Issues for managing employees during the crisis

Have a policy for sick employees and those exposed to the virus. If an employee is sick (either testing positive for COVID-19 or showing symptoms), he or she should not work outside of home, even if he or she wishes to do so. Many employers are extending this policy to employees who have any cold symptoms or who feel sick in anyway. Further, many employers are extending stay-at-home directions to employees who have been in direct contact with someone diagnosed with COVID-19 or someone showing symptoms or who have recently traveled to affected areas. Such orders could be extended further (e.g., someone who has been in contact with someone who has been in contact with someone diagnosed with COVID-19) although this seems less common so far.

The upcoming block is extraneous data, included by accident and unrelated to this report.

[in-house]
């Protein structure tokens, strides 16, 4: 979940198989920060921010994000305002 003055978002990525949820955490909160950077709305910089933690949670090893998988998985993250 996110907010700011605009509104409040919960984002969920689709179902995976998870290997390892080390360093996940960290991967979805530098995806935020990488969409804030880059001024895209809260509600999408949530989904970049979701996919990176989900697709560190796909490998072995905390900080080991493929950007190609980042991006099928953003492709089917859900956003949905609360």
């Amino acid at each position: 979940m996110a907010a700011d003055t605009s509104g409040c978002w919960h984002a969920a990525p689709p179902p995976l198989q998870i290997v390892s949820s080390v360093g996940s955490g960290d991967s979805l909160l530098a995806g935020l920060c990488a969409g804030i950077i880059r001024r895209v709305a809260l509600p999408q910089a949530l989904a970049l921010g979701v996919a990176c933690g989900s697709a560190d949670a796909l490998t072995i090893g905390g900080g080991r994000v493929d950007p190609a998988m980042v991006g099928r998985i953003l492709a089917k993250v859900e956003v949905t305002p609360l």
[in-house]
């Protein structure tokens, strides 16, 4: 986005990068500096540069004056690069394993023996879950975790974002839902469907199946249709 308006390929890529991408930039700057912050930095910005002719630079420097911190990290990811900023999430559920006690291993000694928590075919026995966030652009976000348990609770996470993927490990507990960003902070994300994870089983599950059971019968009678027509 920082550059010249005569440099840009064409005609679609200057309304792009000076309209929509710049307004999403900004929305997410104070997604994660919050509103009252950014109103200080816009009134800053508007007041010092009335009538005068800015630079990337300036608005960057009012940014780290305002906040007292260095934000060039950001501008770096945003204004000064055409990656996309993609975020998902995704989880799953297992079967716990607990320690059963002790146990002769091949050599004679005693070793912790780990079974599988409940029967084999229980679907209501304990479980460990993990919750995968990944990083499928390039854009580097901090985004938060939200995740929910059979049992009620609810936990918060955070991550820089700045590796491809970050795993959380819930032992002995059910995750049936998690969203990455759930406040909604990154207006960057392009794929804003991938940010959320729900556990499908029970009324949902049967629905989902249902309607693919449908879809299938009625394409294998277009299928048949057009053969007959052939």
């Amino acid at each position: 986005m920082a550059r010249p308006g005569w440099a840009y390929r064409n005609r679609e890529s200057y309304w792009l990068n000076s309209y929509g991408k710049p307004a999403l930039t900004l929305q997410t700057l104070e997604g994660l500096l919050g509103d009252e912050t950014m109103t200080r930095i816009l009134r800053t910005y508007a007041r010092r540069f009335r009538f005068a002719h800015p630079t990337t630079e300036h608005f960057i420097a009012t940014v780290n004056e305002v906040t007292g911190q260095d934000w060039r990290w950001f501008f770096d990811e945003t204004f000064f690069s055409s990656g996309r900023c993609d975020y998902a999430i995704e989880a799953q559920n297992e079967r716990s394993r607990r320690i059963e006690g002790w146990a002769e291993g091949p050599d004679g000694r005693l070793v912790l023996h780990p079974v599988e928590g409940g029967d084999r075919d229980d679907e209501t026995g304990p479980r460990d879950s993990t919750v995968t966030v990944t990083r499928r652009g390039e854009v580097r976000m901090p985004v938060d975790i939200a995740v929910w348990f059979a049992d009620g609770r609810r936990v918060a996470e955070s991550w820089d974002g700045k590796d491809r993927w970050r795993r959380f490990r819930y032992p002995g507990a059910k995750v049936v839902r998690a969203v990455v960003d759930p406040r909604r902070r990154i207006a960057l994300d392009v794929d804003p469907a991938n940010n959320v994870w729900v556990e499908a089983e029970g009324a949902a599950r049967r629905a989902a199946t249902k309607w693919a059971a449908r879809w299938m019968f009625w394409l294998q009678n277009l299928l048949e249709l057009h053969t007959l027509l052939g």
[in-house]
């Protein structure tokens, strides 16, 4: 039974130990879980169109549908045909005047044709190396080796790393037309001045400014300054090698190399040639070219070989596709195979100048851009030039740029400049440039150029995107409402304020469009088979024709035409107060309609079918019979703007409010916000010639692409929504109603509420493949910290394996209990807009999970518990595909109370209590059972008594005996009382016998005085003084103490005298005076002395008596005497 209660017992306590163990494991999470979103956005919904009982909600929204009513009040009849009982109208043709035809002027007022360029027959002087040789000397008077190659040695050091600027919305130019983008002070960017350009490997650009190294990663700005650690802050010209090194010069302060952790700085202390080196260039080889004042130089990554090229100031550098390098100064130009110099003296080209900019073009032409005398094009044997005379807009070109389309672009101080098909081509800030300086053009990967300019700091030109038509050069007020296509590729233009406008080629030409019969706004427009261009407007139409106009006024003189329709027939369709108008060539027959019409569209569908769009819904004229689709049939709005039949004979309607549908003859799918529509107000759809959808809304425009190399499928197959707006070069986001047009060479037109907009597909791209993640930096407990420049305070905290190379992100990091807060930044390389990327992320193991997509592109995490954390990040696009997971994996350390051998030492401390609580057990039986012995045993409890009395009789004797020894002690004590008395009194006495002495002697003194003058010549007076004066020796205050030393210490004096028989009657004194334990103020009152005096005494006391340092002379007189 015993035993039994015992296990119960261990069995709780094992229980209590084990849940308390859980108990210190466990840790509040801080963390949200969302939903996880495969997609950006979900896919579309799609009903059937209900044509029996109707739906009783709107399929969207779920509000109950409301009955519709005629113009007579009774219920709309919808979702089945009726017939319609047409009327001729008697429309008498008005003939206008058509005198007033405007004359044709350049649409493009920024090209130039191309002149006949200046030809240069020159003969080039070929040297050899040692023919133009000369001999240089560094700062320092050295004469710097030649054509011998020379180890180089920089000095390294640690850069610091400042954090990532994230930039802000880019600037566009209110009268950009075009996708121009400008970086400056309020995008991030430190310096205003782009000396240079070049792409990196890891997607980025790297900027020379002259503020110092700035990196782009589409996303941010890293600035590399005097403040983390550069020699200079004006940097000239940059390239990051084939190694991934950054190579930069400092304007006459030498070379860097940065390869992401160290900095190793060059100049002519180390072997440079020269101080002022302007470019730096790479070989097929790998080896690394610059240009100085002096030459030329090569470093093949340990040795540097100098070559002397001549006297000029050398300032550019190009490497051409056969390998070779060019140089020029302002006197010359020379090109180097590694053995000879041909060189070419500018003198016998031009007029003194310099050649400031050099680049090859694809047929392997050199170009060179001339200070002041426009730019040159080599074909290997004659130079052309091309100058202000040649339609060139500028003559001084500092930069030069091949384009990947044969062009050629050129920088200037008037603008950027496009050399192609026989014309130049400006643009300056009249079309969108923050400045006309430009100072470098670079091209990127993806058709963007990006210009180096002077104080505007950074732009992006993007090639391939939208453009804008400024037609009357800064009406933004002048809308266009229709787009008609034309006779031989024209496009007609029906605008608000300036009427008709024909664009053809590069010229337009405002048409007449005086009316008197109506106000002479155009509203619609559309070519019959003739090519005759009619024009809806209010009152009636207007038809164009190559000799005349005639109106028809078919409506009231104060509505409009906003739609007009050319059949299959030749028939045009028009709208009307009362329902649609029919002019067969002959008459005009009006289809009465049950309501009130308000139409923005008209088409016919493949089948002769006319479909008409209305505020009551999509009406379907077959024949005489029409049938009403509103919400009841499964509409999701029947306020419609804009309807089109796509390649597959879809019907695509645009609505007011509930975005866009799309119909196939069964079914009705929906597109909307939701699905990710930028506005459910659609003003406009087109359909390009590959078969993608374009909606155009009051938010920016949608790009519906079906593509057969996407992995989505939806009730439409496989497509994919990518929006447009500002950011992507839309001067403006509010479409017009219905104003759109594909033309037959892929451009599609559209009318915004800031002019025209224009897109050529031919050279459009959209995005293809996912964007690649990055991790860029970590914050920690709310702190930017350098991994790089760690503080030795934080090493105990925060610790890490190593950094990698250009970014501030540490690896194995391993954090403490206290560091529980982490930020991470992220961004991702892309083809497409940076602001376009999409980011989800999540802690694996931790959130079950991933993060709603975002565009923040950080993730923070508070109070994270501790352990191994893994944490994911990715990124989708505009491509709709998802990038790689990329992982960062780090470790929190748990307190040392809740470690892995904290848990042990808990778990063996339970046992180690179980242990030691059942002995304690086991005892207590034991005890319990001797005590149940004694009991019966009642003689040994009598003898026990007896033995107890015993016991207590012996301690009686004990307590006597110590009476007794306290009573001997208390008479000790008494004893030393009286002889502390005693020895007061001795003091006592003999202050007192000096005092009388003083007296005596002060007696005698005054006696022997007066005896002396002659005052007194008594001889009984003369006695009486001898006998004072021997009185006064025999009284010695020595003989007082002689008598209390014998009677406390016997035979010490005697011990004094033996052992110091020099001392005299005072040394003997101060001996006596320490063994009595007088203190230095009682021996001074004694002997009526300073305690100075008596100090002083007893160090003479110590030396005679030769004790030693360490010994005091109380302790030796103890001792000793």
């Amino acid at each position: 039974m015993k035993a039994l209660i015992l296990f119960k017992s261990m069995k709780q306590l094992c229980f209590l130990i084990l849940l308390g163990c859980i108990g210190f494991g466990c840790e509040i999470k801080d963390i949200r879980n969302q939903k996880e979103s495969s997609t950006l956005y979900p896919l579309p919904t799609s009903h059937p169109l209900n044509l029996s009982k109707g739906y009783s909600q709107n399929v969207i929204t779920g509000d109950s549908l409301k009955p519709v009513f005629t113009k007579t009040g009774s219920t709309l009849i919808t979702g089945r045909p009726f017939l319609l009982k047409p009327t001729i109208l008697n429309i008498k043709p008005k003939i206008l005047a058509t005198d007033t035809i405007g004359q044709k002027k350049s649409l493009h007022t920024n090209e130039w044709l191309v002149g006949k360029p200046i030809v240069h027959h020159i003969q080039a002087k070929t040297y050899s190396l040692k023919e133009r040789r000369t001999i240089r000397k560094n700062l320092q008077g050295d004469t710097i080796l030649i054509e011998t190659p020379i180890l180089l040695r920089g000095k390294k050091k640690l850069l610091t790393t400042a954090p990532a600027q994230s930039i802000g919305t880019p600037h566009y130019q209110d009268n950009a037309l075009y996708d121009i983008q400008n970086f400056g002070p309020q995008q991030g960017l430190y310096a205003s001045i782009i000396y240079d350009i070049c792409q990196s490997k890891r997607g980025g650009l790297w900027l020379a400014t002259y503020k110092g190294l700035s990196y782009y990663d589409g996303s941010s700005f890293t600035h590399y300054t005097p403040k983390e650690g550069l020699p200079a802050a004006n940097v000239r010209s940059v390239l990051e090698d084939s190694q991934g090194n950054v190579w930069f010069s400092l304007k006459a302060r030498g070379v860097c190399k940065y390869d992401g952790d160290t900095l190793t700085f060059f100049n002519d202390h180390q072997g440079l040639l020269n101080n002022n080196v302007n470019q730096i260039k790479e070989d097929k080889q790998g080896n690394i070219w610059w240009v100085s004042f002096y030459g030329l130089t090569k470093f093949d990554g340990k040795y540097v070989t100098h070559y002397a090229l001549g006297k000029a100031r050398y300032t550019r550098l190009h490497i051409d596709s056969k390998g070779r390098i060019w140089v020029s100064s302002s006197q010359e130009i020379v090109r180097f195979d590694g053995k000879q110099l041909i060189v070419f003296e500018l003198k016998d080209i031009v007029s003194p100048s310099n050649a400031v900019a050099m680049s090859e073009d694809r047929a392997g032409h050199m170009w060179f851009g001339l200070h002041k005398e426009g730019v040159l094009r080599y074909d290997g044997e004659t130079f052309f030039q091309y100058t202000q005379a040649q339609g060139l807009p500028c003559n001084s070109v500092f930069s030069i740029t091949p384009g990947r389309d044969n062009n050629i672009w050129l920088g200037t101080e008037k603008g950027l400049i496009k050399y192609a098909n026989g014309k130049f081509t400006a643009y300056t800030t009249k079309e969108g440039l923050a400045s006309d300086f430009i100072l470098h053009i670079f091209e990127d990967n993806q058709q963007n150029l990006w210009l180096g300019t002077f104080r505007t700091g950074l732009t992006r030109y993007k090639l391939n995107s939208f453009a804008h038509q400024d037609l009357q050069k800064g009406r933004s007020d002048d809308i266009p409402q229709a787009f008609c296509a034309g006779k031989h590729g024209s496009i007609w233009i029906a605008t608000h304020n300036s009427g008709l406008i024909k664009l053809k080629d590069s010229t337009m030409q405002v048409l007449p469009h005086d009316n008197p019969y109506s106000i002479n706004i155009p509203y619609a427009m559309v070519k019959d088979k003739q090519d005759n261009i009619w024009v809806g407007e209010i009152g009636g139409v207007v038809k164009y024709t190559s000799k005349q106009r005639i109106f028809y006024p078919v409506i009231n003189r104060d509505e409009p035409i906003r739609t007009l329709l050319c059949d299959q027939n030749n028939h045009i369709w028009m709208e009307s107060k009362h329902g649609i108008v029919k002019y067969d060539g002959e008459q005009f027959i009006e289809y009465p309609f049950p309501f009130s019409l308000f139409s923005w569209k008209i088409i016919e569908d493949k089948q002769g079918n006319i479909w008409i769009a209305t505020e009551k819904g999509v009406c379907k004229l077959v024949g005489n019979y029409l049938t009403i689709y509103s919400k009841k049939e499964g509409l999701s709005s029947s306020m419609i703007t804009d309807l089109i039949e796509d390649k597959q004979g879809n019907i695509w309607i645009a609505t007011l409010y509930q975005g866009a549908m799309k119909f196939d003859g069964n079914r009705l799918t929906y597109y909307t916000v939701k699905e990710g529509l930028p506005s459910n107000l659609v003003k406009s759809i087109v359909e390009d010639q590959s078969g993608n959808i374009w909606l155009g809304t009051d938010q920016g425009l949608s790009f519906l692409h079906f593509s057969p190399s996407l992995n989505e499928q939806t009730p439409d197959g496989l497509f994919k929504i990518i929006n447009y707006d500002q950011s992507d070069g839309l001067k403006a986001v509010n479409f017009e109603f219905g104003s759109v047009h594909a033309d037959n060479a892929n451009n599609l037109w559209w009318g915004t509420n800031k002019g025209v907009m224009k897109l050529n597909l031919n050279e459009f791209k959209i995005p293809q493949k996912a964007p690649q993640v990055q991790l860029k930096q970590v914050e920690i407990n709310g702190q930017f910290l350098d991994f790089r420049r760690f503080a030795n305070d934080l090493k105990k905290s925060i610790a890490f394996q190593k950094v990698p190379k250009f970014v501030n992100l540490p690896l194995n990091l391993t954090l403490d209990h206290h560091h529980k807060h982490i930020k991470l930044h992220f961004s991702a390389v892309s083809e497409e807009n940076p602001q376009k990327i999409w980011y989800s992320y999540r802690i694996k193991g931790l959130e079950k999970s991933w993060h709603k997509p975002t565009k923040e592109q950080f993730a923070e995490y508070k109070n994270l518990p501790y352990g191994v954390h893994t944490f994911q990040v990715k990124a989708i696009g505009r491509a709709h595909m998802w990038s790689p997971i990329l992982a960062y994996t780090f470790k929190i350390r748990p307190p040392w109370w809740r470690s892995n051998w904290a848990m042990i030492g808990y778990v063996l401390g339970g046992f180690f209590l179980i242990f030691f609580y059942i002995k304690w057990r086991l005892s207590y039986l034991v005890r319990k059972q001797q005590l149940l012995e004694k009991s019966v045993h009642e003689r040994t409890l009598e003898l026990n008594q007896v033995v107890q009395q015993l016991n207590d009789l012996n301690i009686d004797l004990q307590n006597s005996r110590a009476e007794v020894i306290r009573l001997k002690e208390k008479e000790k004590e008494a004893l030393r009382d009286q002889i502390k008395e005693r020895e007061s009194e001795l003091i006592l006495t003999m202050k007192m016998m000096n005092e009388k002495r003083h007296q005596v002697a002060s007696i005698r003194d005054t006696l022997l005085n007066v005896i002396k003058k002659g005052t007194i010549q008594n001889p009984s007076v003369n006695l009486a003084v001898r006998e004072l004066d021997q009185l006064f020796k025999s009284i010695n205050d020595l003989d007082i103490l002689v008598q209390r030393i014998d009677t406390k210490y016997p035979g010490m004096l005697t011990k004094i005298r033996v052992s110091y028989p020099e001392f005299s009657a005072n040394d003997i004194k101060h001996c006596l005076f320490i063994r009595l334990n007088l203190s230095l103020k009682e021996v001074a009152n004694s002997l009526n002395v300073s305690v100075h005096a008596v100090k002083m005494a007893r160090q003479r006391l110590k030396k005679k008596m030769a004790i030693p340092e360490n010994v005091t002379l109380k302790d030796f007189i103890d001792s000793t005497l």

Have a policy to deal with those who are not sick but who do not wish to abide by company policy. This includes both employees who do not wish to take assignments outside the workplace, and any who may desire to take a more active role than requested by management.

Provide guidelines for safe activity by photographer and others who must work outside of their home. Photographers should be advised to be careful and creative – for example, do not enter the room of a person infected with COVID-19; try for creative photographs through doors or windows. While staying 6 feet away is a good practice, taking even greater care may be advisable. Photographers and reporters out in the community need to employ situational awareness and adapt their behavior to the circumstances, since no hard and fast rules can cover all situations.

Provide materials for employee safety. Photographers should wipe down their equipment and the employer should make sure that everyone has the necessary wipes. Review and follow CDC guidelines on workplace sanity and safety.